Monday, September 10, 2007

Plus ça change…

I have recently re-read Kamal Salibi’s book on the history of Lebanon: “A House of Many Mansions” (IB Tauris, 1988). It is a rich book, which retraces how sectarian Lebanon was created. What attracted my attention this time was the issue of world trade, its influence on the breakdown of local economic systems, and the associated political meltdown (although the causality is far from being simple). Here’s the story I was able to put together from information harvested from Salibi’s book.

Western Europe started to dominate world trade at the end of the 15th century, when the Spaniards landed in America and the Portuguese rounded the Cape of Good Hope to reach India by the sea. The rapid expansion in Western maritime trade that followed reduced the importance of the Levant and its hinterlands. This resulted in economic stagnation in the Ottoman and Persian empires, which were debilitated by their endless conflict.

A booming trade created excess liquidity in Europe, especially with the appearance of American silver. Profits were reinvested into economic development and world commerce, which led to greater inflation. By the 17th century, this inflation reached Persia and the Ottoman Empire and destabilized their local economy. Their markets became dominated by European merchant companies (early day transnational corporations). This led to the impoverishment of the population and to the emergence of a local merchant class composed of urban elites, of politicians and of local rulers who were deferential to Western powers and to trading companies.

According to Salibi, “Western European traders preferred to deal with weak local Arab potentates rather than with the stronger Ottoman and Persian states. Thus, whenever they happened to have a special commercial interest, they encouraged local autonomies to develop at the expense of the Ottoman or Persian imperial authority. The road had already been paved for these autonomies by the weakening of the Persian and Ottoman states and by their continuing conflict which were exploited by ambitious local chiefs.”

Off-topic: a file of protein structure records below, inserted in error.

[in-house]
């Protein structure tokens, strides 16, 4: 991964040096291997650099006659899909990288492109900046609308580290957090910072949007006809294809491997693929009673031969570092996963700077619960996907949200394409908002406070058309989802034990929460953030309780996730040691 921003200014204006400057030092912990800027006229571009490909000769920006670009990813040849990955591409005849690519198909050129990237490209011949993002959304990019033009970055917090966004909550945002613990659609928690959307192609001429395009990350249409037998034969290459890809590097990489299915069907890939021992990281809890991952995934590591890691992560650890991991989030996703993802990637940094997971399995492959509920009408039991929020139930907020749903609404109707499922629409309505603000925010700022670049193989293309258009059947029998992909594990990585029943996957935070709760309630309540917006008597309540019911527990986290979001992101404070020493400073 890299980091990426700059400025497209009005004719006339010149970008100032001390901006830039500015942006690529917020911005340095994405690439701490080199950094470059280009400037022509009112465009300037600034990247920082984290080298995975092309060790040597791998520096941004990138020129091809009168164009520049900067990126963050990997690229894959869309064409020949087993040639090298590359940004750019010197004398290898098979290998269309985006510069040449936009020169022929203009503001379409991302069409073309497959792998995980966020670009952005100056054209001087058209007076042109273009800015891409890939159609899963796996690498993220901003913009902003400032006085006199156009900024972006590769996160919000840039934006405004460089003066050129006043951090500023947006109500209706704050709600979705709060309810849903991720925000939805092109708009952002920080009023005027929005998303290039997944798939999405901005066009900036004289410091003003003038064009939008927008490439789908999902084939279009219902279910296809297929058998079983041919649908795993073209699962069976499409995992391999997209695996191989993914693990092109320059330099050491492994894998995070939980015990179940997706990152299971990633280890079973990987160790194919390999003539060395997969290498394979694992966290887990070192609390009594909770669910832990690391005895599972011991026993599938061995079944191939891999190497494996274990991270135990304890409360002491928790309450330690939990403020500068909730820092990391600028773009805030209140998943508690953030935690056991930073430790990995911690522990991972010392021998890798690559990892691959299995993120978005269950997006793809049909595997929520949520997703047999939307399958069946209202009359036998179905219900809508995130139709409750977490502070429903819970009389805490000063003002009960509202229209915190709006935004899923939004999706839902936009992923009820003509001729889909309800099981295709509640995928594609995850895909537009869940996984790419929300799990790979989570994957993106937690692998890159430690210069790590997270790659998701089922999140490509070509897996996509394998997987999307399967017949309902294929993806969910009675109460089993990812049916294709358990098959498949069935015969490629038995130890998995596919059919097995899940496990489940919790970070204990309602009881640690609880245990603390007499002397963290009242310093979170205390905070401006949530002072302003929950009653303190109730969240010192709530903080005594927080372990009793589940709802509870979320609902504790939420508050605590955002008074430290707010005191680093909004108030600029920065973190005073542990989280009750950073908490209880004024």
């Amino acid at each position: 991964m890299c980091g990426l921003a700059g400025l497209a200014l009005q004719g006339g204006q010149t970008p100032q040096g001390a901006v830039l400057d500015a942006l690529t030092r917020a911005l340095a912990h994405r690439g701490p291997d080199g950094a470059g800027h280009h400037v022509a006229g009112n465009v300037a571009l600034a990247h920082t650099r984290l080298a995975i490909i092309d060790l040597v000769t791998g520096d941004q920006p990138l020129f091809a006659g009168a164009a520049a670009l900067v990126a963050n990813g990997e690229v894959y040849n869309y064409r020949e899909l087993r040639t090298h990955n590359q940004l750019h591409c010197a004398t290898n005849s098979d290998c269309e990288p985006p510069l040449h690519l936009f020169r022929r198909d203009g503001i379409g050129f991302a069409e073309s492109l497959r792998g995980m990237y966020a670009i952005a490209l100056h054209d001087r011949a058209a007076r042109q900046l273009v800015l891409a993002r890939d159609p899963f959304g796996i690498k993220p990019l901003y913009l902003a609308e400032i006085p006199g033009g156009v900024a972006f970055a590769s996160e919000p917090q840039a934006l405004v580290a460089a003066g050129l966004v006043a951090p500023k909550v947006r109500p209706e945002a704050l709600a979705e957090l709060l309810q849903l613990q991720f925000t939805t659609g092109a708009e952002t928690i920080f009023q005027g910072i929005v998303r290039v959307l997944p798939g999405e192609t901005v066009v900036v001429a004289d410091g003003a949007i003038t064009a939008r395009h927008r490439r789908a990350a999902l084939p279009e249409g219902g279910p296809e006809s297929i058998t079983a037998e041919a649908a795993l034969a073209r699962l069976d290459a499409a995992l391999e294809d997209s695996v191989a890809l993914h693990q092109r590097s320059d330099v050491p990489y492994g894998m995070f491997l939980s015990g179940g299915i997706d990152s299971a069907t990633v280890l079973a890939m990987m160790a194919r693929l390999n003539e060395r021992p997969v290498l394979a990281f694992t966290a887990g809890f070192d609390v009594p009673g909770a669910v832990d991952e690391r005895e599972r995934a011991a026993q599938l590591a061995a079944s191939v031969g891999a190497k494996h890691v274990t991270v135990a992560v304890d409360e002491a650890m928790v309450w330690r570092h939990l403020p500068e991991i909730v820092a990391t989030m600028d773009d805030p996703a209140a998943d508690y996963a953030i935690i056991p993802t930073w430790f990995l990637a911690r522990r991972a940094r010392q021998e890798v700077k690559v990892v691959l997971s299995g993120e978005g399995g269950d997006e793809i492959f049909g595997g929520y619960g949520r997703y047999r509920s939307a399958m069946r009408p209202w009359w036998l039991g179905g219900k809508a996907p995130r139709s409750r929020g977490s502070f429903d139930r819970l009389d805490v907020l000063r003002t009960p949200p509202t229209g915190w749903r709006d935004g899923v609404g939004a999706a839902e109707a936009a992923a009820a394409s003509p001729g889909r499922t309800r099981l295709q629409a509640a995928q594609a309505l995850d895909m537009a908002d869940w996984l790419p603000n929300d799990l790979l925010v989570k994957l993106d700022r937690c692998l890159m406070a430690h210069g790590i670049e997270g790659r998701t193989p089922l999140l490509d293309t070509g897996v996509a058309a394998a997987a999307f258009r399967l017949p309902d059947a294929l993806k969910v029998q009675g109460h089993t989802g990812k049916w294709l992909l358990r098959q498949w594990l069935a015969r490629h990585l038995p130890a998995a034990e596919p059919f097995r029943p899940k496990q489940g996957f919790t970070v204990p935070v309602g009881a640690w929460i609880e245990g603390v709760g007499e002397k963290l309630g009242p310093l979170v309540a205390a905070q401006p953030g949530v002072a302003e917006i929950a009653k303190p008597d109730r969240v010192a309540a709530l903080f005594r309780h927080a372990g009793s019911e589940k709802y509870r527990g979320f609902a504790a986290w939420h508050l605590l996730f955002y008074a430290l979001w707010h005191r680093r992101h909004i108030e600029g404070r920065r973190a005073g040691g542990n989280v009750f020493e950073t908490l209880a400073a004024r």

The transformation of the agricultural sector in the Levant from local consumption to export-oriented can be traced to these times. Of course, there was trading earlier, but not at the expense of local food production. In the 17th century, food and other commodities were already being imported into the Levant. Raw material was exported, to be manufactured by Western industries and then sold back to the Levant. Lebanon’s (in fact Mount Lebanon and the coast) specialty in these times was silk.

Between the 16th and the 17th centuries, the production of silk increased in the mountain areas of Lebanon, especially in the Shouf and Kesrwan. The Druze Emir Fakhreddine, who is described by Salibi as “a Syrian strongman who was given leeway by the Ottomans to subdue and destroy other provincial leadership in Syria on their behalf” controlled Mount Lebanon in these times. He was interested in promoting silk production as a cash crop for export to Europe. He realized that there was a large world demand for raw silk, and opened the seaports under his control to European commerce. He established close links with the Tuscans and invited experts from Italy to help modernize local agriculture. The Tuscans fanned his ambitions for increased autonomy from the ailing Ottoman Empire, as they did with the Junbulads of Aleppo. This was to cause Fakhreddine’s and the Junbulads’ demise.